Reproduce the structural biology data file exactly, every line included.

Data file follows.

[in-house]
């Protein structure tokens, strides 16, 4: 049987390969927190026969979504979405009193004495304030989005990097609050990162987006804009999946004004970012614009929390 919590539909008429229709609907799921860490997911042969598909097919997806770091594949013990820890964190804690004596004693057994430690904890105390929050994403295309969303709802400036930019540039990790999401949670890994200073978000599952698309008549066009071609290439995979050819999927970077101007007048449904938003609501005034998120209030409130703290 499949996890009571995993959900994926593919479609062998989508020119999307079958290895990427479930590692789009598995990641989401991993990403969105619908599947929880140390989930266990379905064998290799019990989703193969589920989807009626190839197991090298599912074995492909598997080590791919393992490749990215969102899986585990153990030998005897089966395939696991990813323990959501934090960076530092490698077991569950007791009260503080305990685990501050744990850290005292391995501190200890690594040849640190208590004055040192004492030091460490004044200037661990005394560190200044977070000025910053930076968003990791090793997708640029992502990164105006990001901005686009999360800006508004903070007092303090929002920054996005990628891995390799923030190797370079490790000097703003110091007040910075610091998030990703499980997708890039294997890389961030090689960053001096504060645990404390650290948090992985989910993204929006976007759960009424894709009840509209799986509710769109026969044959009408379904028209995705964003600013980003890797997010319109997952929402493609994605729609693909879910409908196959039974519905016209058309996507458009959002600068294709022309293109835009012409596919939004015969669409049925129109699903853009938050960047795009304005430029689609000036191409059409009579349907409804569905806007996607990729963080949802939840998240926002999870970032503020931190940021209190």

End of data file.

[in-house]
């Protein structure tokens, strides 16, 4: 049987390969927190026969979504979405009193004495304030989005990097609050990162987006804009999946004004970012614009929390 919590539909008429229709609907799921860490997911042969598909097919997806770091594949013990820890964190804690004596004693057994430690904890105390929050994403295309969303709802400036930019540039990790999401949670890994200073978000599952698309008549066009071609290439995979050819999927970077101007007048449904938003609501005034998120209030409130703290 499949996890009571995993959900994926593919479609062998989508020119999307079958290895990427479930590692789009598995990641989401991993990403969105619908599947929880140390989930266990379905064998290799019990989703193969589920989807009626190839197991090298599912074995492909598997080590791919393992490749990215969102899986585990153990030998005897089966395939696991990813323990959501934090960076530092490698077991569950007791009260503080305990685990501050744990850290005292391995501190200890690594040849640190208590004055040192004492030091460490004044200037661990005394560190200044977070000025910053930076968003990791090793997708640029992502990164105006990001901005686009999360800006508004903070007092303090929002920054996005990628891995390799923030190797370079490790000097703003110091007040910075610091998030990703499980997708890039294997890389961030090689960053001096504060645990404390650290948090992985989910993204929006976007759960009424894709009840509209799986509710769109026969044959009408379904028209995705964003600013980003890797997010319109997952929402493609994605729609693909879910409908196959039974519905016209058309996507458009959002600068294709022309293109835009012409596919939004015969669409049925129109699903853009938050960047795009304005430029689609000036191409059409009579349907409804569905806007996607990729963080949802939840998240926002999870970032503020931190940021209190």